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Why Hotels Put a Chocolate On Your Pillow

The Huffington Post The Huffington Post 29/02/2016 Gordon Javna
90418526 © Alistair Berg via Getty Images 90418526

Have you ever wondered why hotels put a chocolate on your pillow? 

Have you ever been lucky enough to stay in a really nice hotel? If so, you were likely nicely surprised by a wrapped mint, chocolate, or chocolate mint, cleanly set on the pillow upon your arrival. It's a nice, small gesture, and it had to start somewhere. In fact, it didn't start all that long ago.

Cool History Facts: Chocolate On Pillow © Provided by The Huffington Post Cool History Facts: Chocolate On Pillow

Sometime in the early 1950s, actor Cary Grant was staying at the luxurious Mayfair Hotel in downtown St. Louis. He was a frequent guest and booked the penthouse suite, and he had a woman who was meeting him there. (At the time, Grant was married to this third wife, actress Betsy Drake.) As the story goes, the woman arrived at the suite before Grant did, and found that he had laid a trail of chocolates. It started in the sitting room, ran into the bedroom, across the bed, and onto the pillow, sort of a seductive "Hansel and Gretel" breadcrumb trail." (A letter was also left on the bed, although its contents, along with the identity of the woman, and if the chocolates, uh, worked, remain undisclosed.)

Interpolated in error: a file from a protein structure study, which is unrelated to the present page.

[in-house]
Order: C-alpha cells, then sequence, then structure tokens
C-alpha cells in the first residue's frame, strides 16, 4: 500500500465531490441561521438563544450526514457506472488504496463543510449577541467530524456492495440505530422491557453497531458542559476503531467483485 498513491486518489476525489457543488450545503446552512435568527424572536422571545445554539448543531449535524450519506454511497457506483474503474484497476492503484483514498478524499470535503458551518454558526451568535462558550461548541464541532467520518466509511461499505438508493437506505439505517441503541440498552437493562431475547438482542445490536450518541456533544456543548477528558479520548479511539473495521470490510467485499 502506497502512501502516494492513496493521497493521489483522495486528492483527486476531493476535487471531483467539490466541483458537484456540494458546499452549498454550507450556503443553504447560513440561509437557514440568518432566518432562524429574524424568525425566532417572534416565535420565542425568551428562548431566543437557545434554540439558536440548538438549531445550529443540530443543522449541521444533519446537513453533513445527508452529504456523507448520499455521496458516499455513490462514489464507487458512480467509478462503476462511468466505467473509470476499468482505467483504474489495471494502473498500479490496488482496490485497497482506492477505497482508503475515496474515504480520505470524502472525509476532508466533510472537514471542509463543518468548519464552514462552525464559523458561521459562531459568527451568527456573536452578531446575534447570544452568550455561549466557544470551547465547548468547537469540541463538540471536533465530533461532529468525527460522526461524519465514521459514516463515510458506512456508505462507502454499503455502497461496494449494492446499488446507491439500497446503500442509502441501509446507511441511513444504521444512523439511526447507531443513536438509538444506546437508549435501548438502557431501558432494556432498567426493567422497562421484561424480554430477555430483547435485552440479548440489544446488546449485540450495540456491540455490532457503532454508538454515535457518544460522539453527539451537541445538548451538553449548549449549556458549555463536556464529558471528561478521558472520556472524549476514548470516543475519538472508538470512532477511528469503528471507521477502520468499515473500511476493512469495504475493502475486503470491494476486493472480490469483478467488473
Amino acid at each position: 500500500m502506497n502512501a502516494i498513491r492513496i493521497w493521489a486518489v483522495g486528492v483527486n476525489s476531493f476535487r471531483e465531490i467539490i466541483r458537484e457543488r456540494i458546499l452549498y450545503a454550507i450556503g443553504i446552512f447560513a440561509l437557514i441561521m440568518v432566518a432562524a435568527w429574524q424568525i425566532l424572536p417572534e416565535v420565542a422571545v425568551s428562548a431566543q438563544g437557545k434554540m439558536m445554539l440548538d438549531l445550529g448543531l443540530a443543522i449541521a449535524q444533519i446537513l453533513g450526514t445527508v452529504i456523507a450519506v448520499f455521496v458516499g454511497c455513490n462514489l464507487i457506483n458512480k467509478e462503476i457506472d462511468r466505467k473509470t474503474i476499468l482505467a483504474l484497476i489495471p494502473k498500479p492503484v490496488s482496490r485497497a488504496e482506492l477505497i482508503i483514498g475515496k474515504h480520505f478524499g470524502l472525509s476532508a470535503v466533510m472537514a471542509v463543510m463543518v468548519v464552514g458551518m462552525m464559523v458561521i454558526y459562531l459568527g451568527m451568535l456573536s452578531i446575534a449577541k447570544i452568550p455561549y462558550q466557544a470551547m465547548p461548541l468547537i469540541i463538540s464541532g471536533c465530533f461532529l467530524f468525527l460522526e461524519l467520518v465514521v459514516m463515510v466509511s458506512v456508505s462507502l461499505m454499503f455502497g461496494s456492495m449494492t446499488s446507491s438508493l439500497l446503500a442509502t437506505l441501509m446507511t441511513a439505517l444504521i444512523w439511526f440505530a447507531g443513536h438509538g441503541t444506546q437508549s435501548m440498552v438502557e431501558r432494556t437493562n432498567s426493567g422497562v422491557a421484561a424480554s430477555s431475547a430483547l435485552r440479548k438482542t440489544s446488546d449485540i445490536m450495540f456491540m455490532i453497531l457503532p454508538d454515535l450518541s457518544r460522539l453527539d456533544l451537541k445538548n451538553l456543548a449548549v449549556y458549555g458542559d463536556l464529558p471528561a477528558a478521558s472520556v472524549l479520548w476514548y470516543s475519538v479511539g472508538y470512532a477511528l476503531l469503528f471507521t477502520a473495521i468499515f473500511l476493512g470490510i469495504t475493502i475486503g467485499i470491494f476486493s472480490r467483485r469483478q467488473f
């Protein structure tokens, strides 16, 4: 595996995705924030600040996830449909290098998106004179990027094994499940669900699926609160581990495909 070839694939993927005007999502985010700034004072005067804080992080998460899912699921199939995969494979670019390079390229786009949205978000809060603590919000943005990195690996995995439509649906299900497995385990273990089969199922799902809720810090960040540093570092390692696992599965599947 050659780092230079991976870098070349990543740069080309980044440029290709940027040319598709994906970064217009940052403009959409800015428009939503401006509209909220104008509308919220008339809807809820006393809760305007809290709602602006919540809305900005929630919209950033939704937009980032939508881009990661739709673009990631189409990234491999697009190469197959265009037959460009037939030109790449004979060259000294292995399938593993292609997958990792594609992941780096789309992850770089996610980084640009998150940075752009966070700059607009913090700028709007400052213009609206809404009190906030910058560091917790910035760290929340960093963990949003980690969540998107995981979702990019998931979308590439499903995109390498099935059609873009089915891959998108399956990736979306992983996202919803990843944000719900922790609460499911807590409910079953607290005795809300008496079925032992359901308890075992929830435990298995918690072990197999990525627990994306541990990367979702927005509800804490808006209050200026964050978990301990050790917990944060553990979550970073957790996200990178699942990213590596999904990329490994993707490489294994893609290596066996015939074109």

The Mayfair's manager heard about the chocolate gambit, likely because a hotel staffer had to procure the chocolates and lay them out. The manager liked the idea so much that he made a chocolate on the pillow upon arrival one of the hotel's many standard amenities.

Hundreds of hotels adopted the gesture, although the Mayfair discontinued the act a few years back. But when the hotel was sold and became the Magnolia Hotel St. Louis last August, management restored the tradition, with chocolates from St. Louis chocolatier Bissinger's.

Every room gets a chocolate on the pillow, particularly the 18th floor's "Cary Grant Suite."

For more cool history facts, check out Uncle John's Bathroom Reader History's Lists and Uncle John's Bathroom Reader Plunges into History Again.

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